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About Liliensternus

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    Bucharest, Romania

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  1. Hello everyone, As a fan of this telescope i, like many others have been thoroughly impressed by the quality of this instrument versus its price. I have the gold tube Pro version which i purchased second-hand for 300 euro about 3 years ago. Ever since this telescope appeared i have had the weird feeling that those guys at Skywatcher designed this with the DSLR astrophotography in mind since the ED80's focal lenght is so good a with the pixel size of the Canon EOS range. About a year ago i also purchased the dedicated Skywatcher 0.85x reducer corrector which works like a charm, its no FSQ mind you but for the price it does the job well and rightly deserves to be called an astrograph. Bearing this in mind though i have always wondered how i could use filters on this telescope without resorting to the very expensive clip-in filters. Sure, these filters would be perfect but the price is kind of high for my taste at least. Searching through many webpages i came across two solutions: 1 - http://www.firstligh...l-reducers.html The problem with this is that you cannot mount the R/C via the threads on the focuser tube, a solution which i think is always best since it is the strongest and free from any tilt, besides that i do not know if vignetting would be an issue since the 2 inch filter one would install that far ahead of the focal plane would act as a field stop/baffle. 2 - http://www.baader-pl...ion/s17/s17.htm Really nice but too much money for a hunk of metal, a really nice hunk of metal but still. One other little bug with this is that if you were using more than one filter you would have to either buy several adaptors or try to take it apart in the dark to fit another filter in place............not the best of ideas when handling metal tools close to optical surfaces at night. The two accesories above have one thing in common, the assumption that you would have to use 2 inch filters......reaaaaaaaaly ??? Remember that the sensor in the EOSXXXD range si APS-C. Now, if you have your camera on hand and a 1.25 inch filter near by you can place the filter on top of the square recess for the mirror and see that it fits really nicely. The idea is this: You can use 1.25 inch filters with your APS-C camera as long as you bring the filter as close as you can to the sensor, obviously in DSLR's that recess is the limit. So, here is my solution to using 1.25 inch filters on an ED80 telescope fitted with a dedicated R/C and a DSLR. 1 - Take one T2 to 1.25 inch adaptor with internal 1.25 inch threads and put some masking tape on the T2 threads to make it fit snugly into the back of the R/C. 2 - Take one 1.25 inch eyepiece barrel with external threads and screw it into the 1.25 inch portion of the T2-1.25 inch adaptor and then cut off the excess length. ( i am using 1.25 inch filters from a spectrometer and these have internal 1.25 inch threads so i did not have to do the modification explained below) 3 - Take your 1.25 inch filter and remove it from the housing, put it back in reverse (the mirror like side should face the camera) and attach screw it into the 1.25 inch portion inside the T2 adaptor. Despite the fact that you might be shocked by the reduction in usable diameter of the R/C remember that the whole point of this excercise is to bring the 1.25 inch filter as close to the rectangular cutout inside the body of the DSLR as possible. Finally here are some pictures to help you understand the whole idea and some flat frames taken with and without the adaptor to check fot vignetting. Hope some of you will find this useful, i for one can cut my filter expenditures in half going from planned 2 ich narrowband filters to 1.25 inch ones. 0.85x R/C, adaptor and M48 to canon EOS adaptor Adaptor mounted inside 0.85x R/C The whole assembly including 1.25 inch narrowband filter ready to be attached to the focuser and camera. When a change of filters is required, the camera is removed, the filter unscrewed and another filter screwed in place. TESTING: WITHOUT ADAPTOR Flat frame taken without adaptor, 1/45 seconds at ISO 400. Same image as above with Auto Levels and Equalize set to default levels in PS7 portable to emphasize vignetting, desaturated. WITH ADAPTOR Flat frame with adaptor, 1.45 seconds at ISO 400. Same image as above with Auto levels and Equalize set to default levels to emphasize vignetting, desaturated. There is a small difference in the amount of lighting at the edges but given the vignetting present without the adaptor the difference is inconsequential. CONCLUSIONS: The addition of a 1.25 inch reduction to the back of the dedicated Skywatcher 0.85x R/C has little impact on vignetting due to the close proximity of the reduction/1.25 inch filter to the camera body. This makes the use of 1.25 inch filters on this telescope when used in conjunction with a DSLR possible at a significant reduction in cost for those wanting to attach filters to this particular setup. You heard it here first on SGL folks All the best Mihai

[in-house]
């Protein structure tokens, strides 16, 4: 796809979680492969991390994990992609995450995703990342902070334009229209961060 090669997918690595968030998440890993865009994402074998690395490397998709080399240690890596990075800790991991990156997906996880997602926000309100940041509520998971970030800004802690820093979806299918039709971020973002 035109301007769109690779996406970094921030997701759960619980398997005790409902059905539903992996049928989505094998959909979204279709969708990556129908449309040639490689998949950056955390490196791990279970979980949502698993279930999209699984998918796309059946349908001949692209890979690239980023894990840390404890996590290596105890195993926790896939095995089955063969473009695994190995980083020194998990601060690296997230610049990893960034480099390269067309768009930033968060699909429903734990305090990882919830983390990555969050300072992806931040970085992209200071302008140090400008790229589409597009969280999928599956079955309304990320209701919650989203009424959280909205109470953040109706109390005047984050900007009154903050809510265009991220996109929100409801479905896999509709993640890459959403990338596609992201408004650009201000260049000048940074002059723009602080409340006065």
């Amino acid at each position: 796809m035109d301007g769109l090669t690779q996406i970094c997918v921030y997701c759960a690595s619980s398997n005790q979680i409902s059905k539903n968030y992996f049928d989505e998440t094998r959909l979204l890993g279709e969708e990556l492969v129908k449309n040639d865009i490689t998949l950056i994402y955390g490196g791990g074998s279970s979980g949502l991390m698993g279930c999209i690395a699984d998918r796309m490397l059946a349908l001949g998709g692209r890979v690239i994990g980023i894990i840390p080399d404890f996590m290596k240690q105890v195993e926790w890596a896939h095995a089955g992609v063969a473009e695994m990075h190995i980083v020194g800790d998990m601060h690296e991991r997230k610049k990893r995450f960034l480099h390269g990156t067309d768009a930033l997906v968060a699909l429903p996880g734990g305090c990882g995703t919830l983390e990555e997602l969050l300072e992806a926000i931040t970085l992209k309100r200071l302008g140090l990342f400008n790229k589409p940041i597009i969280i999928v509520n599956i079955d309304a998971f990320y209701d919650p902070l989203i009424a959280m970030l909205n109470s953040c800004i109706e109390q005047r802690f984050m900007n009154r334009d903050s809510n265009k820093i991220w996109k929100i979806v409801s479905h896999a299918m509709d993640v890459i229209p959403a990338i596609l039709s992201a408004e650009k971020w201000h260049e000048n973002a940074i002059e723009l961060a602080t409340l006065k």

2. You are very welcome. This solution has the advantage of being more compact and simpler to build then the classical lightboxes and cheaper than EL panels. Besides that, i love the fact that it can do double duty as telescope cover and lightbox. . All the best